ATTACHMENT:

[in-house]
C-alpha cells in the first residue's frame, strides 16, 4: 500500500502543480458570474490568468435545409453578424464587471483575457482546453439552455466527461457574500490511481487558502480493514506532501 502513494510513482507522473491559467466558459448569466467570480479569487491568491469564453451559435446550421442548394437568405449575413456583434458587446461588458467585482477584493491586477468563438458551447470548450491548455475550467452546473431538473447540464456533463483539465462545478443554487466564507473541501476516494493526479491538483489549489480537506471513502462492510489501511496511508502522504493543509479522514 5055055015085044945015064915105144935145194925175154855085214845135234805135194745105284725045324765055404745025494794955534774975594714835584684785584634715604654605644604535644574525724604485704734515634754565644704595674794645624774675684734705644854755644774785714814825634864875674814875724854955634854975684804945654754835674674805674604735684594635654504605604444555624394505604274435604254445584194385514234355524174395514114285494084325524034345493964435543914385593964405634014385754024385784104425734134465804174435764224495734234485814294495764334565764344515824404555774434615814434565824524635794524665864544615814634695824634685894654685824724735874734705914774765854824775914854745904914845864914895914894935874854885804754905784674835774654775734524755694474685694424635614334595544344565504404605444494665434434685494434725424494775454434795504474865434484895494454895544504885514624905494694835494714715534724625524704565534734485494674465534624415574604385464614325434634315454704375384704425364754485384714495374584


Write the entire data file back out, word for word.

[in-house]
C-alpha cells in the first residue's frame, strides 16, 4: 500500500502543480458570474490568468435545409453578424464587471483575457482546453439552455466527461457574500490511481487558502480493514506532501 502513494510513482507522473491559467466558459448569466467570480479569487491568491469564453451559435446550421442548394437568405449575413456583434458587446461588458467585482477584493491586477468563438458551447470548450491548455475550467452546473431538473447540464456533463483539465462545478443554487466564507473541501476516494493526479491538483489549489480537506471513502462492510489501511496511508502522504493543509479522514 5055055015085044945015064915105144935145194925175154855085214845135234805135194745105284725045324765055404745025494794955534774975594714835584684785584634715604654605644604535644574525724604485704734515634754565644704595674794645624774675684734705644854755644774785714814825634864875674814875724854955634854975684804945654754835674674805674604735684594635654504605604444555624394505604274435604254445584194385514234355524174395514114285494084325524034345493964435543914385593964405634014385754024385784104425734134465804174435764224495734234485814294495764334565764344515824404555774434615814434565824524635794524665864544615814634695824634685894654685824724735874734705914774765854824775914854745904914845864914895914894935874854885804754905784674835774654775734524755694474685694424635614334595544344565504404605444494665434434685494434725424494775454434795504474865434484895494454895544504885514624905494694835494714715534724625524704565534734485494674465534624415574604385464614325434634315454704375384704425364754485384714495374584